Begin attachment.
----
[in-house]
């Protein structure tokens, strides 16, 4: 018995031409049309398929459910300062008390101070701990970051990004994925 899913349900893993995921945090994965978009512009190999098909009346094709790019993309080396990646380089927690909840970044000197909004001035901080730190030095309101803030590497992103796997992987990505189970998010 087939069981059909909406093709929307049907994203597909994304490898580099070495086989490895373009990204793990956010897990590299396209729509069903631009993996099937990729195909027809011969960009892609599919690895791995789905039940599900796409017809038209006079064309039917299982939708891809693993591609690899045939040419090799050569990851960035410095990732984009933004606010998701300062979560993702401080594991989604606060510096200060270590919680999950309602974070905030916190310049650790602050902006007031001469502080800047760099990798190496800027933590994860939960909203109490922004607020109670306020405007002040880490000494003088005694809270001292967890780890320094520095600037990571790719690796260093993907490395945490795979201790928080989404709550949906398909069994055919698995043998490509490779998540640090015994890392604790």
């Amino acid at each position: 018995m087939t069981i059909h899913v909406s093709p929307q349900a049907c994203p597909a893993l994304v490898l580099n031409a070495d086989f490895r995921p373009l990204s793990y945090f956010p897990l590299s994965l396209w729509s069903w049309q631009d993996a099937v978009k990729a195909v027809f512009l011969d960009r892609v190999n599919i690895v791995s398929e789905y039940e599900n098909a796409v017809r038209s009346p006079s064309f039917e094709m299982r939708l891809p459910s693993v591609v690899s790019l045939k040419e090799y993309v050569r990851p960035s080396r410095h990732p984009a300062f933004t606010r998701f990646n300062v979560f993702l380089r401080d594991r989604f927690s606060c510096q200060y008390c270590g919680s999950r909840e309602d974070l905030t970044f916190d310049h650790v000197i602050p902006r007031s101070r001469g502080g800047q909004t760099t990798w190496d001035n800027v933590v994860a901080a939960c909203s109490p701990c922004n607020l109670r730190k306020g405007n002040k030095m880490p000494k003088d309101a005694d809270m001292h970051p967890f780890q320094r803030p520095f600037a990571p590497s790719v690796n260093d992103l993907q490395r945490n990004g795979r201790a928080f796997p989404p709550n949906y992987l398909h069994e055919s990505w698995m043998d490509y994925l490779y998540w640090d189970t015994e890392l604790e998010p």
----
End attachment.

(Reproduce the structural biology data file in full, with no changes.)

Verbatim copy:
[in-house]
């Protein structure tokens, strides 16, 4: 018995031409049309398929459910300062008390101070701990970051990004994925 899913349900893993995921945090994965978009512009190999098909009346094709790019993309080396990646380089927690909840970044000197909004001035901080730190030095309101803030590497992103796997992987990505189970998010 087939069981059909909406093709929307049907994203597909994304490898580099070495086989490895373009990204793990956010897990590299396209729509069903631009993996099937990729195909027809011969960009892609599919690895791995789905039940599900796409017809038209006079064309039917299982939708891809693993591609690899045939040419090799050569990851960035410095990732984009933004606010998701300062979560993702401080594991989604606060510096200060270590919680999950309602974070905030916190310049650790602050902006007031001469502080800047760099990798190496800027933590994860939960909203109490922004607020109670306020405007002040880490000494003088005694809270001292967890780890320094520095600037990571790719690796260093993907490395945490795979201790928080989404709550949906398909069994055919698995043998490509490779998540640090015994890392604790």
């Amino acid at each position: 018995m087939t069981i059909h899913v909406s093709p929307q349900a049907c994203p597909a893993l994304v490898l580099n031409a070495d086989f490895r995921p373009l990204s793990y945090f956010p897990l590299s994965l396209w729509s069903w049309q631009d993996a099937v978009k990729a195909v027809f512009l011969d960009r892609v190999n599919i690895v791995s398929e789905y039940e599900n098909a796409v017809r038209s009346p006079s064309f039917e094709m299982r939708l891809p459910s693993v591609v690899s790019l045939k040419e090799y993309v050569r990851p960035s080396r410095h990732p984009a300062f933004t606010r998701f990646n300062v979560f993702l380089r401080d594991r989604f927690s606060c510096q200060y008390c270590g919680s999950r909840e309602d974070l905030t970044f916190d310049h650790v000197i602050p902006r007031s101070r001469g502080g800047q909004t760099t990798w190496d001035n800027v933590v994860a901080a939960c909203s109490p701990c922004n607020l109670r730190k306020g405007n002040k030095m880490p000494k003088d309101a005694d809270m001292h970051p967890f780890q320094r803030p520095f600037a990571p590497s790719v690796n260093d992103l993907q490395r945490n990004g795979r201790a928080f796997p989404p709550n949906y992987l398909h069994e055919s990505w698995m043998d490509y994925l490779y998540w640090d189970t015994e890392l604790e998010p």